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C H A P T E R 9
About the Recognition System
view child. Ink text automatically wraps to the paragraph
boundaries, just as recognized text does. Ink text is also usually reduced in size
when it is drawn, according to the user preference specified by the Ink Text Scaling
item in the Text Editing preferences slip. Sketch ink, on the other hand, is treated as
a graphic: it is inserted into the view as a
view child. Sketch ink
is always drawn at full size, and in the position at which it was written on the screen.
Thus, stroke bundles are normally returned only to views that do not perform
recognition. To cause the system to always return stroke bundles to the view (in
addition to any word units, gesture units or shape units that may be passed to the
view), set the view's
flag and provide a
method, as described in "Customized Processing of Input Strokes" beginning on
page 10-40.
The recognition system's classification of user input is essentially a process of
elimination. Enabling and configuring only the recognizers and dictionaries
appropriate to a particular context is the primary means by which you optimize the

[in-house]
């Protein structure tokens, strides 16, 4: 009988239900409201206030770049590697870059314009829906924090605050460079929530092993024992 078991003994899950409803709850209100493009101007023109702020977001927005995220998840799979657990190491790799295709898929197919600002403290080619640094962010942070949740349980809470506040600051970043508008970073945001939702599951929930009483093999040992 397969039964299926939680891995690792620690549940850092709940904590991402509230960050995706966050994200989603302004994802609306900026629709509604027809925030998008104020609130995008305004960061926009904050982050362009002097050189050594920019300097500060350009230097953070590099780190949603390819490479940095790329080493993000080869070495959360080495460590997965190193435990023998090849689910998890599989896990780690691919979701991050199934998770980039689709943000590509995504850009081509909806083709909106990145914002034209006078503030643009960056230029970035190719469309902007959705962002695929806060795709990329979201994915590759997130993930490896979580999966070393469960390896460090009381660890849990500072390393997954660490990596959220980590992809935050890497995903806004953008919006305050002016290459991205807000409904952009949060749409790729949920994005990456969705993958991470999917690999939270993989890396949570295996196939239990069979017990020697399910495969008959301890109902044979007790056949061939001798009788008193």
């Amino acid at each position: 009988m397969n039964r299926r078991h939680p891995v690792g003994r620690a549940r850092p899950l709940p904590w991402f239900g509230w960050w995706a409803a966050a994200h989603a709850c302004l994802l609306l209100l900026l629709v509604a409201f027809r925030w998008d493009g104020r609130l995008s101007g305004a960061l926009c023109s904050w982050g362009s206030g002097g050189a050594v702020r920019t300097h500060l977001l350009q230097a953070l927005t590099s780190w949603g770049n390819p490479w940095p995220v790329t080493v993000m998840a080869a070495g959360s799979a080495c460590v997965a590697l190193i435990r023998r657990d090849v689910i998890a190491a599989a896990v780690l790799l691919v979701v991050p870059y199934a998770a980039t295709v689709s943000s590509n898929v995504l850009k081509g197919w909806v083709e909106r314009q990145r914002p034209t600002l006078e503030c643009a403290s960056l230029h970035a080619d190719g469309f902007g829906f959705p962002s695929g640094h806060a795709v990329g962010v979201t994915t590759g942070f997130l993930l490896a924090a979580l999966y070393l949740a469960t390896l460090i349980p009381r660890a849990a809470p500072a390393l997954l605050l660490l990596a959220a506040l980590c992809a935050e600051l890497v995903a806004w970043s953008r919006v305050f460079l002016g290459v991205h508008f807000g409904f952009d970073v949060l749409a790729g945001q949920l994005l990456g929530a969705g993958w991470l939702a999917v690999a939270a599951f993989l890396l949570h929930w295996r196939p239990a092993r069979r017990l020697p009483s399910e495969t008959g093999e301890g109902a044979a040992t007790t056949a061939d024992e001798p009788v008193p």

recognition system's performance within your application.
Enabling Recognizers
Each view has a
slot that contains a bit field. The bits in this field
specify characteristics that the view does not inherit from its view class, such as its
recognition behavior. When you set a view flag, it sets bits in this field to enable
combinations of recognizers and dictionaries suited to the input you anticipate the
view to receive.
Not all of the bits in this field affect recognition; some are used to set other
characteristics, such as the view's placement on the screen. The bits in this field
that affect the recognition system are referred to as the view's input mask. When
the view is constructed at run time, the system copies the input mask bits and other
view flags' bits into the view's
slot. shows the relationship of
recognition-related view flags to bits in the
You can set bits in the
slot from within the graphical view editor in
Newton Toolkit or you can set them programmatically from within your own
NewtonScript code. Either approach allows you to set combinations of bits to
produce a variety of behaviors.
This book uses the NewtonScript approach for all examples. For information on
using the graphical view editor in Newton Toolkit, see Newton Toolkit User's Guide.
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